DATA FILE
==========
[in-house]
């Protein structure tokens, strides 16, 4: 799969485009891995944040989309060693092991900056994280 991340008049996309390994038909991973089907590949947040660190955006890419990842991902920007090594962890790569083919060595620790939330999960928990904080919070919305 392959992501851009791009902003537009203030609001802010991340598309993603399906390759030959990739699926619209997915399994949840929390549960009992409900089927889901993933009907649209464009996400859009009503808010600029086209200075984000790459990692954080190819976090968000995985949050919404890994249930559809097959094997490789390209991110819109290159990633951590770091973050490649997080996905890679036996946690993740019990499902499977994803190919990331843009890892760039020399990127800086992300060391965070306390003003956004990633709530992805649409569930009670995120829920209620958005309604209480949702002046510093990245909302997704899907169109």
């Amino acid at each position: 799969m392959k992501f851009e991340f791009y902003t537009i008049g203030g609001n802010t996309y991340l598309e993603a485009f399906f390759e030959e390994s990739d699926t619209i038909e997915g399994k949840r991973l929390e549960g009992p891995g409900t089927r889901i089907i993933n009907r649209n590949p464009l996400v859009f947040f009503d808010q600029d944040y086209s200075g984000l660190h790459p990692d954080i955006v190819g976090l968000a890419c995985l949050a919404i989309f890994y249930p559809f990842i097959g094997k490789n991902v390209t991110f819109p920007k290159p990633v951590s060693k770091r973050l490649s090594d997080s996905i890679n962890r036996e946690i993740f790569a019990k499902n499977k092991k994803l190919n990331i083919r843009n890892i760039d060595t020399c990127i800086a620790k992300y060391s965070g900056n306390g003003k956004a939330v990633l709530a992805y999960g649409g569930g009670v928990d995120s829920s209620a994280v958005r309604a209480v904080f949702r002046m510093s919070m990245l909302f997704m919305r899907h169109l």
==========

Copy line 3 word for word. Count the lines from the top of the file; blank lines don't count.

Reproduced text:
């Amino acid at each position: 799969m392959k992501f851009e991340f791009y902003t537009i008049g203030g609001n802010t996309y991340l598309e993603a485009f399906f390759e030959e390994s990739d699926t619209i038909e997915g399994k949840r991973l929390e549960g009992p891995g409900t089927r889901i089907i993933n009907r649209n590949p464009l996400v859009f947040f009503d808010q600029d944040y086209s200075g984000l660190h790459p990692d954080i955006v190819g976090l968000a890419c995985l949050a919404i989309f890994y249930p559809f990842i097959g094997k490789n991902v390209t991110f819109p920007k290159p990633v951590s060693k770091r973050l490649s090594d997080s996905i890679n962890r036996e946690i993740f790569a019990k499902n499977k092991k994803l190919n990331i083919r843009n890892i760039d060595t020399c990127i800086a620790k992300y060391s965070g900056n306390g003003k956004a939330v990633l709530a992805y999960g649409g569930g009670v928990d995120s829920s209620a994280v958005r309604a209480v904080f949702r002046m510093s919070m990245l909302f997704m919305r899907h169109l």